(From Brazil. Weight: 0.08 carats)
Image © supplied by Woodmansee* Gems
Dumortierite as a mineral occurs commonly in many localities but crystals of Dumortierite are extremely rare and gemstone quality Dumortierite are the rarest.
History & Etymology:
Dumortierite was fist discovered by Eugene Dumortier in the Rhone-Alps of France. Eugene Dumortier was a French paleontologist who found the mineral to occur in metamorphic rocks. The nature and properties of the Dumortierite crystals were later described in 1881. Dumortierite derive their name from the French paleontologist Eugene Dumortier who first discovered them.
Though the Dumortierite mineral is quite common and occurs in many localities around the world, Dumortierite are extremely rare. The usually massive mass of Dumortierite is fibrous and often granular thus not capable of producing crystals of gem quality crystals of Dumortierite. The faceted gemstones of Dumortierite are extremely rare and often have inclusions and hence are not clear or bright to the eye.
The localities of Dumortierite are located in Sri Lanka, Norway, Italy, Brazil, Austria, Canada, Madagascar, France, Poland, Namibia and Russia. Only the localities in Brazil produce crystals of Dumortierite. Very rarely one can find gemstone quality crystals of Dumortierite in the localities in Brazil.
Dumortierite are grandfathered and are composed of the fibrous aluminum boro-silicate. The Dumortierite crystals are hence classified as silicates mineral. Dumortierite display orthorhombic and dipyramidal properties. The Dumortierite crystals occur fibrous and granular masses. Dumortierite also sometimes occur as columnar masses of at least 6 cm size. Twinning is quite common in the Dumortierite crystals. Twinning in the Dumortierite crystals sometimes also produces trillings.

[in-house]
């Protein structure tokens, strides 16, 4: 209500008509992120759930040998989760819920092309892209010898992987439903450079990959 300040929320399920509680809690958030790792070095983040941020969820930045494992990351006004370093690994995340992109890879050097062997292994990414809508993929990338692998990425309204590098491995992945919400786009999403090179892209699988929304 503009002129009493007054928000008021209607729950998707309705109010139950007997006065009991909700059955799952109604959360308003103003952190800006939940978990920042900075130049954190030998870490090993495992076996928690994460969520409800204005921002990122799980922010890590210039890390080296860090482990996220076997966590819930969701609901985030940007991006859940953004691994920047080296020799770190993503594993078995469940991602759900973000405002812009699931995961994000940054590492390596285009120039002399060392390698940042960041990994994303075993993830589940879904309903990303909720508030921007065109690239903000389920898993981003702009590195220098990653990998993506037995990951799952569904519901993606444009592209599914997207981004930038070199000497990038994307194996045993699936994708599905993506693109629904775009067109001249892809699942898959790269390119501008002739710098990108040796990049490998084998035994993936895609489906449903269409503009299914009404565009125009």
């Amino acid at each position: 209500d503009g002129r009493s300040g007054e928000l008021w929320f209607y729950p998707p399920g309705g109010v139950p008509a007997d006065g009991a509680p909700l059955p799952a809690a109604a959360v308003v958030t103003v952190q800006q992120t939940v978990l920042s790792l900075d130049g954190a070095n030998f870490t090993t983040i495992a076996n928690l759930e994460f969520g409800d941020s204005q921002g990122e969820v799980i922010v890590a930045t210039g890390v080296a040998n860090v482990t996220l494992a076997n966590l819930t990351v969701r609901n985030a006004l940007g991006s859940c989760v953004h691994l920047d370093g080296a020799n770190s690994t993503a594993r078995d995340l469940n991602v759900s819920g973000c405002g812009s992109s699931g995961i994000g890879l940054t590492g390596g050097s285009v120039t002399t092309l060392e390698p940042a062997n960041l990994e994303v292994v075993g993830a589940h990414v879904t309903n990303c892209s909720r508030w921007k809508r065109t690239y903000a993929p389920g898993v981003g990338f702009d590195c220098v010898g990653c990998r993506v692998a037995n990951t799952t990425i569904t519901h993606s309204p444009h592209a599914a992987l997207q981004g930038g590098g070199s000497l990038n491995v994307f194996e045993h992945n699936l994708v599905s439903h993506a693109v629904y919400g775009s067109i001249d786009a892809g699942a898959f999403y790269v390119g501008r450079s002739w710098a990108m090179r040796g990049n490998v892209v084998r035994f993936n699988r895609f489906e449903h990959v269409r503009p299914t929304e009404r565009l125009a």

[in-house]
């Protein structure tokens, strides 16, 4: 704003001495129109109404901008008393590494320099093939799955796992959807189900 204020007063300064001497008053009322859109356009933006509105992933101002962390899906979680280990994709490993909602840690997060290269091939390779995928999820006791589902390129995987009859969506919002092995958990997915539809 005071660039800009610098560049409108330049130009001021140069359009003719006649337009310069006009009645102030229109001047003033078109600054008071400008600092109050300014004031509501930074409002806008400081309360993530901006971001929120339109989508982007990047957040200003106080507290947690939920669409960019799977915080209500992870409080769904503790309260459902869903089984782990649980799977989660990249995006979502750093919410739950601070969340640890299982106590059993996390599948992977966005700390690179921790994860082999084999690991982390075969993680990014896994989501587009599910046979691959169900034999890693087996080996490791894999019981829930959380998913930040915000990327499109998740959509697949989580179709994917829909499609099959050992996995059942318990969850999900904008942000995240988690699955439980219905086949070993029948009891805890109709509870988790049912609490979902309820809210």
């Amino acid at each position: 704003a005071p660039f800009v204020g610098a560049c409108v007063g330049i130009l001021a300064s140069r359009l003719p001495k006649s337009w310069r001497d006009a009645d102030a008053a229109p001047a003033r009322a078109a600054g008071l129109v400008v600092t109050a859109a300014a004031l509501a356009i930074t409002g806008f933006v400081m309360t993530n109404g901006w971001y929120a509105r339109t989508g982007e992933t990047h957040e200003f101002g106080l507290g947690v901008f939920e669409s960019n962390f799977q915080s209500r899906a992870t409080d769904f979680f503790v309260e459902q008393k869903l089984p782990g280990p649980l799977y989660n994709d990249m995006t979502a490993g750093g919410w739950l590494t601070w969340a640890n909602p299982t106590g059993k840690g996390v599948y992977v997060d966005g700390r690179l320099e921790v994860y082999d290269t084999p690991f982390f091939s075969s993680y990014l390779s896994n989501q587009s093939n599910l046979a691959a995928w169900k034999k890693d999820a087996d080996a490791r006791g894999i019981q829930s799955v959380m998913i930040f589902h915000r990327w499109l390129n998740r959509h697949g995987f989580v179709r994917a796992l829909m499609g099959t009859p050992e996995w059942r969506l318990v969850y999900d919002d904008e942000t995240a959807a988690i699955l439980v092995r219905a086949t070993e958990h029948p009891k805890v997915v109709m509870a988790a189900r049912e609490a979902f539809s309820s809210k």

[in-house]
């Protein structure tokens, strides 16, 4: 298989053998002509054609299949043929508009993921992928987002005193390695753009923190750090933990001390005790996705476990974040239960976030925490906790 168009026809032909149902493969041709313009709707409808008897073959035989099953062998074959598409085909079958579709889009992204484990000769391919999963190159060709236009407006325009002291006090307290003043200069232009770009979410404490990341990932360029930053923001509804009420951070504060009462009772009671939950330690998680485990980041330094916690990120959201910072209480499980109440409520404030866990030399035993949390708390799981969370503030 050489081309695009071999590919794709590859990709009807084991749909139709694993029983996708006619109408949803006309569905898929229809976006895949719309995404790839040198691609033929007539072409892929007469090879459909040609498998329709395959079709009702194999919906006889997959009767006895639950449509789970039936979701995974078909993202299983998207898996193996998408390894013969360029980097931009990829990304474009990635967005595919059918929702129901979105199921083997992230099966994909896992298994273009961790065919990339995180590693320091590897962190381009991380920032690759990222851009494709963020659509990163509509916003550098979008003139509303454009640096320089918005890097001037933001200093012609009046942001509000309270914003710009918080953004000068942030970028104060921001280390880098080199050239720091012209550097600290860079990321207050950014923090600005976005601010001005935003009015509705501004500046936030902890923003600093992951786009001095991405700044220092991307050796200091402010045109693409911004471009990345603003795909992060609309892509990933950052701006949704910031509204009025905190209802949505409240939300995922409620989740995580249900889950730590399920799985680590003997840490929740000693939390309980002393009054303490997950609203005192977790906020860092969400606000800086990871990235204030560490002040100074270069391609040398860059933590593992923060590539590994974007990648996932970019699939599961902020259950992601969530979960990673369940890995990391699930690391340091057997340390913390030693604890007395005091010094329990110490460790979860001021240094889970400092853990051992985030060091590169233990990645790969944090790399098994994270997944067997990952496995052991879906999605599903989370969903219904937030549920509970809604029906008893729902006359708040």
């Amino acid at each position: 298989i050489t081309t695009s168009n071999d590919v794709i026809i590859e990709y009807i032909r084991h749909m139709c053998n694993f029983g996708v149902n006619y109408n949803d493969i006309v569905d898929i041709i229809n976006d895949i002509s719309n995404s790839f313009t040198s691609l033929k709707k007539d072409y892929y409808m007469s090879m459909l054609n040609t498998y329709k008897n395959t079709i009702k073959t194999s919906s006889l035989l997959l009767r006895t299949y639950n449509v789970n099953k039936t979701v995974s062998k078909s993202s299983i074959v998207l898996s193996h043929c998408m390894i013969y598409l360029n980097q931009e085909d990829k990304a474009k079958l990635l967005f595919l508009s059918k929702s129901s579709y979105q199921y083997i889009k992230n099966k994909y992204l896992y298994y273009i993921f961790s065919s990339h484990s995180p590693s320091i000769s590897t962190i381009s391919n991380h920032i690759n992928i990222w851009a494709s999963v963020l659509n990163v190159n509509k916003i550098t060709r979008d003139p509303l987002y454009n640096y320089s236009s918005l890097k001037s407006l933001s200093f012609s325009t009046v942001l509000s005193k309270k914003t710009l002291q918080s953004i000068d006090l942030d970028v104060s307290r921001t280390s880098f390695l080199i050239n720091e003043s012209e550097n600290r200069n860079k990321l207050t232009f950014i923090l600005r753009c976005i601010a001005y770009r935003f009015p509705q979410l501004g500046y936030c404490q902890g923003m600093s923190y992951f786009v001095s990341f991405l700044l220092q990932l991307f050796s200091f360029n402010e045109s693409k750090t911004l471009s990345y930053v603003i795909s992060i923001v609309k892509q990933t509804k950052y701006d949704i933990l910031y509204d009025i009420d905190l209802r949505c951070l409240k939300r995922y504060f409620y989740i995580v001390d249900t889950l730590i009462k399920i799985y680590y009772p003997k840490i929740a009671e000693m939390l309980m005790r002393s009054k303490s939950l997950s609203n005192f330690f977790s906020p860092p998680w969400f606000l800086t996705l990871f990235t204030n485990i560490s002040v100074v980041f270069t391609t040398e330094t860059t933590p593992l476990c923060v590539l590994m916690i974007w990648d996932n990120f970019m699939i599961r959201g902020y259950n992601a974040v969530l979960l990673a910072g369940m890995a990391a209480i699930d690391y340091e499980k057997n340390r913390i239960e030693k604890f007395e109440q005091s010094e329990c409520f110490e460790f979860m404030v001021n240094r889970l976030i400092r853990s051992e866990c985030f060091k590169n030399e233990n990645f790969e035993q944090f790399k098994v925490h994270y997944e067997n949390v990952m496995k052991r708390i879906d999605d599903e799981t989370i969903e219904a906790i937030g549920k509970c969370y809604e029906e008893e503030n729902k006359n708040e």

The cleavage on Dumortierite can be distinct and indistinct. However the fracturing on the Dumortierite crystals is fibrous thus making the Dumortierite crystals quite brittle. The Moh’s hardness for the Dumortierite crystals is however between a high 7.0 and 8.5. The Dumortierite crystals are also quite dense measuring 3.3 gm/cm3. Dumortierite are not radioactive and do not display properties of luminescence.
Dumortierite occur in colors ranging from light blue to dark blue, green to greenish blue, pink, brown and violet. The pink, brown and violet crystals of Dumortierite are extremely rare. However masses of pink, brown and violet Dumortierite is quite common. The blue and greenish blue color of Dumortierite often causes many people to confuse the mineral with the popular lapis lazuli. This coloring also allows the Dumortierite gemstones to be used as substitute for lapis lazuli.
The wide variety of colors also produces a wide variety of transparency in the Dumortierite crystals. Hence the Dumortierite crystals range from transparent to translucent. The lack of distinct cleavages causes the luster of the Dumortierite crystals to range from vitreous to dull. The dispersion in the Dumortierite crystals is however quite strong.
Dumortierite are typically found in areas which are rich in aluminum and in aluminum rich metamorphosed rocks. Dumortierite are also found in pegmatitic veins. The Dumortierite mineral is mostly used to manufacture high quality porcelain. However the clear crystals are collected by gemstone experts and these gemstones of Dumortierite command high prices starting at few hundred dollars per carat.
From Peru. 7.00 carat square cut; 15.2 x 10.3 x 4.9mm.
Image supplied by Freakingcat Gems
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